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Evaluating exercise progression in an Australian cardiac rehabilitation program: Should cardiac intervention, age, or physical capacity be considered?

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posted on 05.07.2021, 00:21 by KJ Price, Brett Gordon, SR Bird, AC Benson
Progression of prescribed exercise is important to facilitate attainment of optimal physical capacity during cardiac rehabilitation. However, it is not clear how often exercise is progressed or to what extent. This study evaluated whether exercise progression during clinical cardiac rehabilitation was different between cardiovascular treatment, age, or initial physical capacity. The prescribed exercise of sixty patients who completed 12 sessions of outpatient cardiac rehabilitation at a major Australian metropolitan hospital was evaluated. The prescribed aerobic exercise dose was progressed using intensity rather than duration, while repetitions and weight lifted were utilised to progress resistance training dose. Cardiovascular treatment or age did not influence exercise pro-gression, while initial physical capacity and strength did. Aerobic exercise intensity relative to initial physical capacity was progressed from the first session to the last session for those with high (from mean (95%CI) 44.6% (42.2–47.0) to 68.3% (63.5–73.1); p < 0.001) and moderate physical capacity at admission (from 53.0% (50.7–55.3) to 76.3% (71.2–81.4); p < 0.001), but not in those with low physical capacity (from 67.3% (63.7–70.9) to 85.0% (73.7–96.2); p = 0.336). The initial prescription for those with low physical capacity was proportionately higher than for those with high capacity (p < 0.001). Exercise testing should be recommended in guidelines to facilitate appropriate exercise prescription and progression.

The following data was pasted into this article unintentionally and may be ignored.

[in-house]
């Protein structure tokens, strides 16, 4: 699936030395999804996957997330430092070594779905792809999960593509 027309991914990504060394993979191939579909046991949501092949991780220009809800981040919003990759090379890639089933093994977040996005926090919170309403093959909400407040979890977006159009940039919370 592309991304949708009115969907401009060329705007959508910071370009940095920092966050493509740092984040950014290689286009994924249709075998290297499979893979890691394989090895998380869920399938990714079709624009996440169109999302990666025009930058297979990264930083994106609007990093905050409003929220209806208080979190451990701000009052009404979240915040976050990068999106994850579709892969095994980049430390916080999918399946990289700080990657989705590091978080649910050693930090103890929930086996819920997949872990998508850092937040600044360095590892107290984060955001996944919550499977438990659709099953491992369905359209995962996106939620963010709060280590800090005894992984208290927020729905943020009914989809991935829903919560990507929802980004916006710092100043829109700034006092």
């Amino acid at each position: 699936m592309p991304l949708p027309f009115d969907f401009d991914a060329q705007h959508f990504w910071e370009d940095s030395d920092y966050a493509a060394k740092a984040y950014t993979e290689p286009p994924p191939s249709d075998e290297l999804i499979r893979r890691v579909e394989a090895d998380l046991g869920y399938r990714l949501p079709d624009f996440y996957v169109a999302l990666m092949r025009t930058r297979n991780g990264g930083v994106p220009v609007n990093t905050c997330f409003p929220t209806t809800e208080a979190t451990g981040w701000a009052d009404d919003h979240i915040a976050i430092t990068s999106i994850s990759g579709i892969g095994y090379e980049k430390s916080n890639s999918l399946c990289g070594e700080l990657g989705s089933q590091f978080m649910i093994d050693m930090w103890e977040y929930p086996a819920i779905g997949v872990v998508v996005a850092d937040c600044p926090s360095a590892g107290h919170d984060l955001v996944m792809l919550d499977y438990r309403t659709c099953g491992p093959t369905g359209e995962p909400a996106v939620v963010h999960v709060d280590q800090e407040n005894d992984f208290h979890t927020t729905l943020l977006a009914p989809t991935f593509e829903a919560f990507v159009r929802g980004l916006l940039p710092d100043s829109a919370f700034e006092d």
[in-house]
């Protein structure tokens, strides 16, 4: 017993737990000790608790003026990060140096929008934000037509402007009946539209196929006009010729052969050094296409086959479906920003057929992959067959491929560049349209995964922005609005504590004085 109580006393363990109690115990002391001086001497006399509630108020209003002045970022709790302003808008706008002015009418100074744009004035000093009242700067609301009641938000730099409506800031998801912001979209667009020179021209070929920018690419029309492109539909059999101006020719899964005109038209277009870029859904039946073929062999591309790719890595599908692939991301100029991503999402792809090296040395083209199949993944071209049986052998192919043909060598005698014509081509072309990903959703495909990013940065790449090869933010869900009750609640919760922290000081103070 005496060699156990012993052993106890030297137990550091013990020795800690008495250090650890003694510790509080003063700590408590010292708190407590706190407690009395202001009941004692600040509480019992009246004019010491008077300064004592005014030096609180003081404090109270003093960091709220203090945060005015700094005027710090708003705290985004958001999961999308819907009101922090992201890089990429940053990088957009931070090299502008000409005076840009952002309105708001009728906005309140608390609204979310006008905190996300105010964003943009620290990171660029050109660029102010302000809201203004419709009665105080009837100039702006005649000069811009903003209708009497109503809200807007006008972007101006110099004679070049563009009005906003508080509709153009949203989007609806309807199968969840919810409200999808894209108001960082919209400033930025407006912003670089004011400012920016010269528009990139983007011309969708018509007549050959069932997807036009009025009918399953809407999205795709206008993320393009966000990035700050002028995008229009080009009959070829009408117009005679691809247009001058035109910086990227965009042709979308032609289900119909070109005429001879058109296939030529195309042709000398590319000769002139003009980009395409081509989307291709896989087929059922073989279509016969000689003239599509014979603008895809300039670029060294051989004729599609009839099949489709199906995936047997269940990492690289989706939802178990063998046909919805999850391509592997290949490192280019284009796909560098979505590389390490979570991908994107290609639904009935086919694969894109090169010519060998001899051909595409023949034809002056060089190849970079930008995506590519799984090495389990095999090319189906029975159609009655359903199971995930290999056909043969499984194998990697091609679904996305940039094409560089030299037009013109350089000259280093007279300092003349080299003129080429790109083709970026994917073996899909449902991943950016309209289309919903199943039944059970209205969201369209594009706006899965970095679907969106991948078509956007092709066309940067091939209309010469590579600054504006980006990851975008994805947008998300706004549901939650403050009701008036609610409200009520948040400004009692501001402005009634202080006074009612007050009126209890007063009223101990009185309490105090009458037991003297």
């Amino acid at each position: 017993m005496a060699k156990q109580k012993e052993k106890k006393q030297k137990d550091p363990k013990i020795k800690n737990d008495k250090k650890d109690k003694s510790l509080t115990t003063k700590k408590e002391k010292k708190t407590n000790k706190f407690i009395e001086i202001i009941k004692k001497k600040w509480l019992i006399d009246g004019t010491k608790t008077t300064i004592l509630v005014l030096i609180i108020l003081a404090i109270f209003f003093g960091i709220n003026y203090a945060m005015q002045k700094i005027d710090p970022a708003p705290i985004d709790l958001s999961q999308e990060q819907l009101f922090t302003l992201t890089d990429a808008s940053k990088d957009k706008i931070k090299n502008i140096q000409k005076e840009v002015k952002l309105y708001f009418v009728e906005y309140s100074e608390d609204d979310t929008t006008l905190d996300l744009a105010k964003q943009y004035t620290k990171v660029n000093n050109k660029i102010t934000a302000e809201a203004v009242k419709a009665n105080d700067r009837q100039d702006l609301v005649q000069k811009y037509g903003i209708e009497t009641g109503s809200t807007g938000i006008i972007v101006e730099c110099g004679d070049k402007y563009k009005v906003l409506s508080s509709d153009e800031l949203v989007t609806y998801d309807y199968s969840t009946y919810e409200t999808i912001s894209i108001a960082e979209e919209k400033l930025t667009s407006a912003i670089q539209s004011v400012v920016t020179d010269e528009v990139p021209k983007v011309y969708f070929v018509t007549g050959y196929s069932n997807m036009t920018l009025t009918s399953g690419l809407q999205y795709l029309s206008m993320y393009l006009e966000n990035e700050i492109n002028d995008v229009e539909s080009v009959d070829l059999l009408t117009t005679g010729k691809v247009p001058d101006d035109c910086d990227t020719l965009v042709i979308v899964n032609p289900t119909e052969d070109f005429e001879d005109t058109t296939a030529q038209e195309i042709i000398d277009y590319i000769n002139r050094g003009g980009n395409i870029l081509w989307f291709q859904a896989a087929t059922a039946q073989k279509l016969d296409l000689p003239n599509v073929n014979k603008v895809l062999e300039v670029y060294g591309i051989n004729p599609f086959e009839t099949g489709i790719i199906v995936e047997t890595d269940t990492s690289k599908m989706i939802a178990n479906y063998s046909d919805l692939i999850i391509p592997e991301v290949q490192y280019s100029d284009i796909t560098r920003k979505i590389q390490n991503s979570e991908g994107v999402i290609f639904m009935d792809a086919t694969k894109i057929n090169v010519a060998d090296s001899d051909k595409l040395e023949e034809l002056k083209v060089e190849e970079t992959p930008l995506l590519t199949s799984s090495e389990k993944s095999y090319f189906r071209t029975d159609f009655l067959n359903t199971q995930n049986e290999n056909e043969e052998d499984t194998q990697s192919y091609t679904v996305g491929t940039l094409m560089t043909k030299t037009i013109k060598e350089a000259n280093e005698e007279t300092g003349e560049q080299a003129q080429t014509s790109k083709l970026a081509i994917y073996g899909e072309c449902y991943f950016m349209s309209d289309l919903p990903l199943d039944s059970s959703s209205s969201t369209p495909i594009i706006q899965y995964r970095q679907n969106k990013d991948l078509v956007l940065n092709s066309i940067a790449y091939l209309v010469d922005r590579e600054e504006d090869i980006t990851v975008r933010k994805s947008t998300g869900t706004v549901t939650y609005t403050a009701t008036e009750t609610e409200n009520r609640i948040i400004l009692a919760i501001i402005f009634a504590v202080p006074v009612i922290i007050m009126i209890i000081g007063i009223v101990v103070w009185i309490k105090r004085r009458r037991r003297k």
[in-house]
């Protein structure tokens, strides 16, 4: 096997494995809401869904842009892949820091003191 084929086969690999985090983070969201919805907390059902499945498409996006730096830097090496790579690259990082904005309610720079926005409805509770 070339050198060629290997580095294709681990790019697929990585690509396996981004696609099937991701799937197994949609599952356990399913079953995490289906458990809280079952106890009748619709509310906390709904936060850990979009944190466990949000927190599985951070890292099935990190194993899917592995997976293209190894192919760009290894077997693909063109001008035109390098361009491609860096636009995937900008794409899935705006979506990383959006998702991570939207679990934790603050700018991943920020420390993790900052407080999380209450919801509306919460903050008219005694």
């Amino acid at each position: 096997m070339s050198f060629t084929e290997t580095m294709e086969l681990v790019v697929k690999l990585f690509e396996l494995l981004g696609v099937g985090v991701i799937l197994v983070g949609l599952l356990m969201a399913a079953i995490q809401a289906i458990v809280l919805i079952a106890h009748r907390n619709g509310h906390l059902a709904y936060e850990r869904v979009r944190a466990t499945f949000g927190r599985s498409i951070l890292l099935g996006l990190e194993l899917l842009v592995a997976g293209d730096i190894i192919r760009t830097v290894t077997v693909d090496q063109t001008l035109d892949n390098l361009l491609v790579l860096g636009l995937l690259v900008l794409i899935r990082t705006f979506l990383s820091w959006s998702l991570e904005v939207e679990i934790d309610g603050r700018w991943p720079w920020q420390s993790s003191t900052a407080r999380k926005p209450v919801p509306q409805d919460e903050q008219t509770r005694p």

History

Publication Date

28/05/2021

Journal

International Journal of Environmental Research and Public Health

Volume

18

Issue

11

Article Number

5826

Pagination

14p.

Publisher

MDPI

ISSN

1661-7827

Rights Statement

The Author reserves all moral rights over the deposited text and must be credited if any re-use occurs. Documents deposited in OPAL are the Open Access versions of outputs published elsewhere. Changes resulting from the publishing process may therefore not be reflected in this document. The final published version may be obtained via the publisher’s DOI. Please note that additional copyright and access restrictions may apply to the published version.

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